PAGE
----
Summary: In this sermon, we explore how family can become an idol and how we can keep this from happening.
A. One day a Sunday School teacher was trying to drive home the importance of family life.
1. She illustrated her point by referring to the commandment “honor your mother and father.”
2. Then she added, “Now that we know God’s command for how we are to treat our parents, can any of you tell me a commandment that deals with how we are to treat brothers and sisters?”
3. There was a long pause and then one boy’s face lit up as he said, “How about ‘You shall not kill!’ ”
B. Today, I want to talk about how the first of the ten commandments also applies to families.
1. The first of the ten commandments is: “I am the Lord your God, who brought you out of the land of Egypt, out of the house of slavery. You shall have no other gods before me.” (Exodus 20:2-3)
2. In our series on counterfeit gods, we have been learning how other things or other people can become counterfeit gods by taking the place in our lives that belongs only to God the Father.
3. Family is one of the best gifts that God created for us, and yet it is one of the gifts that can easily become an idol.
4. Let’s spend some time exploring how that can happen and how to keep it from happening.
C. Let’s start with a story from C. S. Lewis’ book called The Great Divorce.
1. In the allegory of this book, Lewis examines why people choose for or against giving their lives in full commitment to God.
a. Lewis shows that when we make that choice, what we are doing is standing at the very gate of heaven and choosing between the eternal glory of God and the empty illusions of earth – it is what he calls “the great divorce” between heaven and earth.
2. In the allegory, Lewis puts us on a bus with a group of fellow ghosts who have finished their earthly lives.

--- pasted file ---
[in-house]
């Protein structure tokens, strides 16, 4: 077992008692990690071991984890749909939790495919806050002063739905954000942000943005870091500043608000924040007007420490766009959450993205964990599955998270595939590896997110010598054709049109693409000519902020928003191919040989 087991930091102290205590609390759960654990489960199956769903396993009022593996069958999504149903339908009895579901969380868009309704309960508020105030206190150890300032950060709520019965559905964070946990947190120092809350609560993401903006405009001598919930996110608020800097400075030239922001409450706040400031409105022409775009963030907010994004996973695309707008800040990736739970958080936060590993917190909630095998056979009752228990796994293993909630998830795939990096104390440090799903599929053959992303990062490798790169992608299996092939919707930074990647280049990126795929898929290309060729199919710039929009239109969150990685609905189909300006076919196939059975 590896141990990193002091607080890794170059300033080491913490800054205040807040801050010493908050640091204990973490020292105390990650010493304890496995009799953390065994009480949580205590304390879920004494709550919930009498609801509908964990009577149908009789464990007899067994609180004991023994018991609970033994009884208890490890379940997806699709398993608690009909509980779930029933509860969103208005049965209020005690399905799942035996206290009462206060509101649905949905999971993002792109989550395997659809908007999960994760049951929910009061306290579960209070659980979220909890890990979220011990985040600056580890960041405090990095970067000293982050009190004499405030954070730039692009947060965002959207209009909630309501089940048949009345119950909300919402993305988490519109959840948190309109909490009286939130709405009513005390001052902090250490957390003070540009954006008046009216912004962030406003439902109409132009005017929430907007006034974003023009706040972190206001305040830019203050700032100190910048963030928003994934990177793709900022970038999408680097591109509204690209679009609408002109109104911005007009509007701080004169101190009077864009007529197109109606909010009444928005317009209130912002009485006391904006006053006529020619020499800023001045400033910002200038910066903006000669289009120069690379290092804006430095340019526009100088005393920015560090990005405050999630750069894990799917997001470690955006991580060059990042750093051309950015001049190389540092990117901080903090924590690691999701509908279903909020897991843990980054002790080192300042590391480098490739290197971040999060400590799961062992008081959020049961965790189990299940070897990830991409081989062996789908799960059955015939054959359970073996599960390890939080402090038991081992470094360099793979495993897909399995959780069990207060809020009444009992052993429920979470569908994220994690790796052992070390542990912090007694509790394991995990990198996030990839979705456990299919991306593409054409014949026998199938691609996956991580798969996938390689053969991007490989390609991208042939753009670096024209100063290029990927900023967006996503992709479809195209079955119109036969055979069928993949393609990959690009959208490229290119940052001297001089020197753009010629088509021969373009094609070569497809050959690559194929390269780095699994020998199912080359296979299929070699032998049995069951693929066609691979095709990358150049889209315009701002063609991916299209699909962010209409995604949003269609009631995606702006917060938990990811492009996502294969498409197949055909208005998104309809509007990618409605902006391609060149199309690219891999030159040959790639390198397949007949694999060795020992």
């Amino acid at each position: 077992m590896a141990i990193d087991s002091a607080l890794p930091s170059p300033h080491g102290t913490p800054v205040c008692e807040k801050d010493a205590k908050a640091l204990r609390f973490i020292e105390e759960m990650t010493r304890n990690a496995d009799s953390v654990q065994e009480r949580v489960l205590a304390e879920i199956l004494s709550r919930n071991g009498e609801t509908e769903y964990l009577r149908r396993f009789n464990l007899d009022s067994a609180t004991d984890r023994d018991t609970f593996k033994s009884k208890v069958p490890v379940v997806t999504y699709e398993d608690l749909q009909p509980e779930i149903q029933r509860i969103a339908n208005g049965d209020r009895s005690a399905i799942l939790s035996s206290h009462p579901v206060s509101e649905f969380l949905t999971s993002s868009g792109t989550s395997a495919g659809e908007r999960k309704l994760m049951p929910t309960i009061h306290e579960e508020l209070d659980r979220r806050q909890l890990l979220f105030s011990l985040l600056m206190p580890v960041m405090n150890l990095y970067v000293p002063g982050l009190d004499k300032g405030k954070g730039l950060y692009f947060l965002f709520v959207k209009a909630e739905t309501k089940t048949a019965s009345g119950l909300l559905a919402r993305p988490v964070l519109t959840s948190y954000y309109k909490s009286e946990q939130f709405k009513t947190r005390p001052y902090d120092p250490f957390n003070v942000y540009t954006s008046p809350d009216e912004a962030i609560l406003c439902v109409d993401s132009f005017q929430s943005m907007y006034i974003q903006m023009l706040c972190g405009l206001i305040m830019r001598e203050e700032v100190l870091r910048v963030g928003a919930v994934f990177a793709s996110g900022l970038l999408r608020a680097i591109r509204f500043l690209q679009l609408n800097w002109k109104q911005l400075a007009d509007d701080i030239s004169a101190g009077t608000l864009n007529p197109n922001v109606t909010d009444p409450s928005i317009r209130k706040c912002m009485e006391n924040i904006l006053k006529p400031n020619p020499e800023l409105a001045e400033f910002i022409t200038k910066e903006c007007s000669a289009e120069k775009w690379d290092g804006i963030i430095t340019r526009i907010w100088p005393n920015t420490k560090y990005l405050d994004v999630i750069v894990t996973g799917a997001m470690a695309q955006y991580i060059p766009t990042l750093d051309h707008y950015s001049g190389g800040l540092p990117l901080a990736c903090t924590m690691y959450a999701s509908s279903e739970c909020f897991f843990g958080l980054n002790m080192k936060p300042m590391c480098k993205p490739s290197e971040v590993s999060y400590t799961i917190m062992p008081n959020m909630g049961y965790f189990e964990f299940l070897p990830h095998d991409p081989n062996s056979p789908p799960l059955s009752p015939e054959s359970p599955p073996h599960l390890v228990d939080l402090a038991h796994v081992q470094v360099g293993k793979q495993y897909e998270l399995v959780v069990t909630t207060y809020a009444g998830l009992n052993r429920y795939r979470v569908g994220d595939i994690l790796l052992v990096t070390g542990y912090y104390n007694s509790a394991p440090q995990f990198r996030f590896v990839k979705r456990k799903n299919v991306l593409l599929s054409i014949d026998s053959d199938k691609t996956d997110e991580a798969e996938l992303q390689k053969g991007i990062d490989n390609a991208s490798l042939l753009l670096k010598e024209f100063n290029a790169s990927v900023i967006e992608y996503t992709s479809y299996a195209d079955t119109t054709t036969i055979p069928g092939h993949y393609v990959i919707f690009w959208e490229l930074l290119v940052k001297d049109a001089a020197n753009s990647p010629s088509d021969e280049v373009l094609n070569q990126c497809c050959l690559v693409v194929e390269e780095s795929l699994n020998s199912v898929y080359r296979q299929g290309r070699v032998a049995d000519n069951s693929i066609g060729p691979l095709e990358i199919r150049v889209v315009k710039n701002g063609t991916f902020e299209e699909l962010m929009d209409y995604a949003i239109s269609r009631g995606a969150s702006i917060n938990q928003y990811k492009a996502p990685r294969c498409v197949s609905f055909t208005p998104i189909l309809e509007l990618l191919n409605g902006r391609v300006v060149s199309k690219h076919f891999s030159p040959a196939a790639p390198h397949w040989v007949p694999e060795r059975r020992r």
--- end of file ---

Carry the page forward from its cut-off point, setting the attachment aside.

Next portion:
a. They are on their way to be dropped off at a kind of way station in which they will make their decisions about eternity.
b. We know that salvation doesn’t work this way, but it helps illustrate some important truths.
3. For each newcomer who arrives at the way station, there is a bright, shining figure who steps out of heaven to receive his or her old friend, and to encourage them to make the full journey to heaven and the presence of God.
a. These bright, shining figures are not angels, but are acquaintances from life who have been saved and are in heaven.
4. Pam is a woman who has arrived at the way station and is disappointed to see that the person from her past who meets her from heaven is her younger brother, Reginald.
a. She had hoped that the person who would meet her would be her departed son Michael, to whom she had devoted her life.
5. Reginald explains to Pam that she isn’t ready to see her son yet.
a. He explains that she must first be eager to see God himself, and then all the other wonderful blessings of heaven will be available to her.
b. She must understand that God isn’t simply a way to get to heaven; rather, heaven is a way to get to God, and Pam must approach it that way.
c. Reginald says, “I’m afraid the first step is a hard one. But after that, you’ll go on like a house on fire…when you learn to want someone else besides Michael.”
6. Pam doesn’t know what her younger brother is talking about.
a. She says, “Well, never mind. I’ll do whatever’s necessary…The sooner I begin it, the sooner they’ll let me see my boy.”
b. Reginald says that it can’t begin with that kind of attitude.
c. He says, “You’re treating God only as a means to Michael.”
d. She must learn to want God for his own sake.
e. God can’t be second in her affections; he can’t even be tied for first.
7. Reginald continues with the explanation, “You exist as Michael’s mother only because you first exist as God’s creature. That relation is older and closer.”
a. He goes on to explain to Pam that “human beings can’t make one another really happy for long…you can’t love a fellow creature fully till you love God.”
8. It becomes clear that Pam’s love for her son was something of an obsession in life.
a. After her son died, she kept his room just as he left it for ten years.
b. Pam neglected her other children, her husband, and her parents, to the pain and disappointment of them all.
c. Everyone and everything was sacrificed on the altar of her adoration of her lost son.